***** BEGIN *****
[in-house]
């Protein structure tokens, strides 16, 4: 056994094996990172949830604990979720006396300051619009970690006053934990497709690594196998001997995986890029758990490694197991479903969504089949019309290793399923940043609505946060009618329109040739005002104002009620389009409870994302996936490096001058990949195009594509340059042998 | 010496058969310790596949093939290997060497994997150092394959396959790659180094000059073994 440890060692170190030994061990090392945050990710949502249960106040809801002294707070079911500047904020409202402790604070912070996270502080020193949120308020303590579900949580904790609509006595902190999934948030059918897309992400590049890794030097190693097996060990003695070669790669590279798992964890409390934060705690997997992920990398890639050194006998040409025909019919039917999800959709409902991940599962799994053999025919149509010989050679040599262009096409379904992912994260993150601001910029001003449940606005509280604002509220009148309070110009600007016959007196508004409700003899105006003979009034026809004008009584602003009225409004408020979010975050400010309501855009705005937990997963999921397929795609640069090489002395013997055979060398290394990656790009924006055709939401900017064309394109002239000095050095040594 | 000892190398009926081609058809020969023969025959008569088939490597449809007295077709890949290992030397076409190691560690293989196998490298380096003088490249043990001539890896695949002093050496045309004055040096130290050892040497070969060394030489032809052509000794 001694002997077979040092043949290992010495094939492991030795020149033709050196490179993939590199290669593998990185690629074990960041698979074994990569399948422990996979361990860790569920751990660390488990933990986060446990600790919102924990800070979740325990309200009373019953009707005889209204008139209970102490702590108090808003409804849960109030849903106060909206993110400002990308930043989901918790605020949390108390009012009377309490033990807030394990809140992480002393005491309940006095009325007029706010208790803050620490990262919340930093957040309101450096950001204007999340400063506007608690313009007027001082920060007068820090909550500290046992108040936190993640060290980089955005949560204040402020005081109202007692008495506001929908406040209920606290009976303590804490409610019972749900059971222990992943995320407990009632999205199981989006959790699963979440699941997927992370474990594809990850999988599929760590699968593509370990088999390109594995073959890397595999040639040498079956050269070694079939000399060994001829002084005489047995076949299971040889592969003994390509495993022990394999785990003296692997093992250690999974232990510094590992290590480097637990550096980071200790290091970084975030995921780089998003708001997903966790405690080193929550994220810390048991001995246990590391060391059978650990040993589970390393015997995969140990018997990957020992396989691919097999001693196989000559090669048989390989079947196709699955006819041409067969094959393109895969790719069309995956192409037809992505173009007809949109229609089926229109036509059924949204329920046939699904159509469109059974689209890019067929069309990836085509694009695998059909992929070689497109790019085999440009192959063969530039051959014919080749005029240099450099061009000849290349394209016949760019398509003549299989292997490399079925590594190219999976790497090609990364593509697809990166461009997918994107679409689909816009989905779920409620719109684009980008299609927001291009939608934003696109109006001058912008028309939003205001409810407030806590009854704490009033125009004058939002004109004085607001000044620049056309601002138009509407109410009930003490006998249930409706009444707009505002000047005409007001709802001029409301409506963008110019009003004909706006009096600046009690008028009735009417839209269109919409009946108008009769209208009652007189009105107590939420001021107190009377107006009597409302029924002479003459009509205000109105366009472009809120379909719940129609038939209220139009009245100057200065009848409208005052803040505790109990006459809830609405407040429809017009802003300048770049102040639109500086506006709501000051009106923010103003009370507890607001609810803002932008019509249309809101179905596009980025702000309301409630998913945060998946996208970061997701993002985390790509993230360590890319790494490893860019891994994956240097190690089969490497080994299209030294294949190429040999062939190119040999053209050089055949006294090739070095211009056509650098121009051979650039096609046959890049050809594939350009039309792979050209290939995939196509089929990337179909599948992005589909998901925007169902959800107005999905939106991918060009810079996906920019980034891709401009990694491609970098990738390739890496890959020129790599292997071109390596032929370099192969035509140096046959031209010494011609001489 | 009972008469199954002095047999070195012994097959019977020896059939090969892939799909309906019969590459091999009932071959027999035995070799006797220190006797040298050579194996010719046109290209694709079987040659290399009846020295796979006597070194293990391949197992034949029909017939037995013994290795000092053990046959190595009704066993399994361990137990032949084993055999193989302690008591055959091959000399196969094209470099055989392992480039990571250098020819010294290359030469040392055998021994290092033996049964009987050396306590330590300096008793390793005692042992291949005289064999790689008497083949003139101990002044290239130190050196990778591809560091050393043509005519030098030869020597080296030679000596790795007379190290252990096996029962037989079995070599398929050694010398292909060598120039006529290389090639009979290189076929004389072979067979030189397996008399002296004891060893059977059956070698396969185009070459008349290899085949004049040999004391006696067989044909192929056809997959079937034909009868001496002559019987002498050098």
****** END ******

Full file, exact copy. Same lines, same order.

[in-house]
């Protein structure tokens, strides 16, 4: 056994094996990172949830604990979720006396300051619009970690006053934990497709690594196998001997995986890029758990490694197991479903969504089949019309290793399923940043609505946060009618329109040739005002104002009620389009409870994302996936490096001058990949195009594509340059042998 | 010496058969310790596949093939290997060497994997150092394959396959790659180094000059073994 440890060692170190030994061990090392945050990710949502249960106040809801002294707070079911500047904020409202402790604070912070996270502080020193949120308020303590579900949580904790609509006595902190999934948030059918897309992400590049890794030097190693097996060990003695070669790669590279798992964890409390934060705690997997992920990398890639050194006998040409025909019919039917999800959709409902991940599962799994053999025919149509010989050679040599262009096409379904992912994260993150601001910029001003449940606005509280604002509220009148309070110009600007016959007196508004409700003899105006003979009034026809004008009584602003009225409004408020979010975050400010309501855009705005937990997963999921397929795609640069090489002395013997055979060398290394990656790009924006055709939401900017064309394109002239000095050095040594 | 000892190398009926081609058809020969023969025959008569088939490597449809007295077709890949290992030397076409190691560690293989196998490298380096003088490249043990001539890896695949002093050496045309004055040096130290050892040497070969060394030489032809052509000794 001694002997077979040092043949290992010495094939492991030795020149033709050196490179993939590199290669593998990185690629074990960041698979074994990569399948422990996979361990860790569920751990660390488990933990986060446990600790919102924990800070979740325990309200009373019953009707005889209204008139209970102490702590108090808003409804849960109030849903106060909206993110400002990308930043989901918790605020949390108390009012009377309490033990807030394990809140992480002393005491309940006095009325007029706010208790803050620490990262919340930093957040309101450096950001204007999340400063506007608690313009007027001082920060007068820090909550500290046992108040936190993640060290980089955005949560204040402020005081109202007692008495506001929908406040209920606290009976303590804490409610019972749900059971222990992943995320407990009632999205199981989006959790699963979440699941997927992370474990594809990850999988599929760590699968593509370990088999390109594995073959890397595999040639040498079956050269070694079939000399060994001829002084005489047995076949299971040889592969003994390509495993022990394999785990003296692997093992250690999974232990510094590992290590480097637990550096980071200790290091970084975030995921780089998003708001997903966790405690080193929550994220810390048991001995246990590391060391059978650990040993589970390393015997995969140990018997990957020992396989691919097999001693196989000559090669048989390989079947196709699955006819041409067969094959393109895969790719069309995956192409037809992505173009007809949109229609089926229109036509059924949204329920046939699904159509469109059974689209890019067929069309990836085509694009695998059909992929070689497109790019085999440009192959063969530039051959014919080749005029240099450099061009000849290349394209016949760019398509003549299989292997490399079925590594190219999976790497090609990364593509697809990166461009997918994107679409689909816009989905779920409620719109684009980008299609927001291009939608934003696109109006001058912008028309939003205001409810407030806590009854704490009033125009004058939002004109004085607001000044620049056309601002138009509407109410009930003490006998249930409706009444707009505002000047005409007001709802001029409301409506963008110019009003004909706006009096600046009690008028009735009417839209269109919409009946108008009769209208009652007189009105107590939420001021107190009377107006009597409302029924002479003459009509205000109105366009472009809120379909719940129609038939209220139009009245100057200065009848409208005052803040505790109990006459809830609405407040429809017009802003300048770049102040639109500086506006709501000051009106923010103003009370507890607001609810803002932008019509249309809101179905596009980025702000309301409630998913945060998946996208970061997701993002985390790509993230360590890319790494490893860019891994994956240097190690089969490497080994299209030294294949190429040999062939190119040999053209050089055949006294090739070095211009056509650098121009051979650039096609046959890049050809594939350009039309792979050209290939995939196509089929990337179909599948992005589909998901925007169902959800107005999905939106991918060009810079996906920019980034891709401009990694491609970098990738390739890496890959020129790599292997071109390596032929370099192969035509140096046959031209010494011609001489 | 009972008469199954002095047999070195012994097959019977020896059939090969892939799909309906019969590459091999009932071959027999035995070799006797220190006797040298050579194996010719046109290209694709079987040659290399009846020295796979006597070194293990391949197992034949029909017939037995013994290795000092053990046959190595009704066993399994361990137990032949084993055999193989302690008591055959091959000399196969094209470099055989392992480039990571250098020819010294290359030469040392055998021994290092033996049964009987050396306590330590300096008793390793005692042992291949005289064999790689008497083949003139101990002044290239130190050196990778591809560091050393043509005519030098030869020597080296030679000596790795007379190290252990096996029962037989079995070599398929050694010398292909060598120039006529290389090639009979290189076929004389072979067979030189397996008399002296004891060893059977059956070698396969185009070459008349290899085949004049040999004391006696067989044909192929056809997959079937034909009868001496002559019987002498050098």